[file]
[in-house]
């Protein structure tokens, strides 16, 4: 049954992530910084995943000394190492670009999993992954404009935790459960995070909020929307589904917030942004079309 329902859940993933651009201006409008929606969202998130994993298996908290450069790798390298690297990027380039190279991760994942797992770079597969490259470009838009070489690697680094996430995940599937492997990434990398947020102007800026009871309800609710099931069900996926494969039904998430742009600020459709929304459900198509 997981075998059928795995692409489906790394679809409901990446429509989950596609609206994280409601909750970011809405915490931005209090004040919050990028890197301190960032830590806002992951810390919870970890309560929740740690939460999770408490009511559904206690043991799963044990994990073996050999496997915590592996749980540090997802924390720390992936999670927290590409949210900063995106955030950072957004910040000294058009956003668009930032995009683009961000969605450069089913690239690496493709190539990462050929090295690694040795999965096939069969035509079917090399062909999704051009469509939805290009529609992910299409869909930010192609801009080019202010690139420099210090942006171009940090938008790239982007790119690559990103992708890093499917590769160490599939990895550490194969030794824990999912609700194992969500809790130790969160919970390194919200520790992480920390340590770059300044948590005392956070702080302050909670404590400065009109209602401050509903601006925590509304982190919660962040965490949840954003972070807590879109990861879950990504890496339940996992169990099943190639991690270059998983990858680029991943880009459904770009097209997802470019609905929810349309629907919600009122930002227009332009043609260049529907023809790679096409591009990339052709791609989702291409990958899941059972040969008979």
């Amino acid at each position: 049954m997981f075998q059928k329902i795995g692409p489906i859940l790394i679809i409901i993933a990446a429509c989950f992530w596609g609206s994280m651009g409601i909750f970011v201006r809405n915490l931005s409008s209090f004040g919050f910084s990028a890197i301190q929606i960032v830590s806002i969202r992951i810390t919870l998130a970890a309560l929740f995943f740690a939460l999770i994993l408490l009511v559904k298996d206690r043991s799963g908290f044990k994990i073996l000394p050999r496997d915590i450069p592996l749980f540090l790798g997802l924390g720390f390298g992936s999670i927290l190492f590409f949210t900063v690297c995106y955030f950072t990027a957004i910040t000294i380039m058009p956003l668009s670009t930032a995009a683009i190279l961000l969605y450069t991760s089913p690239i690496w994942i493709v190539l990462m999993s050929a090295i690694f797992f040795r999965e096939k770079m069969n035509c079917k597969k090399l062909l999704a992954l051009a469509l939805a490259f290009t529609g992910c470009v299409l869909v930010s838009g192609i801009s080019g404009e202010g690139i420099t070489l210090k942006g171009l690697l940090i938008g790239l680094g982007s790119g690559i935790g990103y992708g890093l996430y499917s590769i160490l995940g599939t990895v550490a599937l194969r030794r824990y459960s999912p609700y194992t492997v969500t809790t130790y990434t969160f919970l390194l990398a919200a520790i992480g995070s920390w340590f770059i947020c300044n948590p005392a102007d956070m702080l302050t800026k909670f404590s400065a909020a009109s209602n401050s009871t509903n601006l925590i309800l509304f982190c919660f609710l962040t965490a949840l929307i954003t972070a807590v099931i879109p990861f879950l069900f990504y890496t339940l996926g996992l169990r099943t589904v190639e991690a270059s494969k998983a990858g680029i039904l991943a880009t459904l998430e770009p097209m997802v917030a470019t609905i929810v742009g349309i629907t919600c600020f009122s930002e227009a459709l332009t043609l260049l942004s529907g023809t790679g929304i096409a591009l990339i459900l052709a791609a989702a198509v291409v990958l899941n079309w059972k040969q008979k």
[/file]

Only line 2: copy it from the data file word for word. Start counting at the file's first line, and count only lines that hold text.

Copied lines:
């Protein structure tokens, strides 16, 4: 049954992530910084995943000394190492670009999993992954404009935790459960995070909020929307589904917030942004079309 329902859940993933651009201006409008929606969202998130994993298996908290450069790798390298690297990027380039190279991760994942797992770079597969490259470009838009070489690697680094996430995940599937492997990434990398947020102007800026009871309800609710099931069900996926494969039904998430742009600020459709929304459900198509 997981075998059928795995692409489906790394679809409901990446429509989950596609609206994280409601909750970011809405915490931005209090004040919050990028890197301190960032830590806002992951810390919870970890309560929740740690939460999770408490009511559904206690043991799963044990994990073996050999496997915590592996749980540090997802924390720390992936999670927290590409949210900063995106955030950072957004910040000294058009956003668009930032995009683009961000969605450069089913690239690496493709190539990462050929090295690694040795999965096939069969035509079917090399062909999704051009469509939805290009529609992910299409869909930010192609801009080019202010690139420099210090942006171009940090938008790239982007790119690559990103992708890093499917590769160490599939990895550490194969030794824990999912609700194992969500809790130790969160919970390194919200520790992480920390340590770059300044948590005392956070702080302050909670404590400065009109209602401050509903601006925590509304982190919660962040965490949840954003972070807590879109990861879950990504890496339940996992169990099943190639991690270059998983990858680029991943880009459904770009097209997802470019609905929810349309629907919600009122930002227009332009043609260049529907023809790679096409591009990339052709791609989702291409990958899941059972040969008979």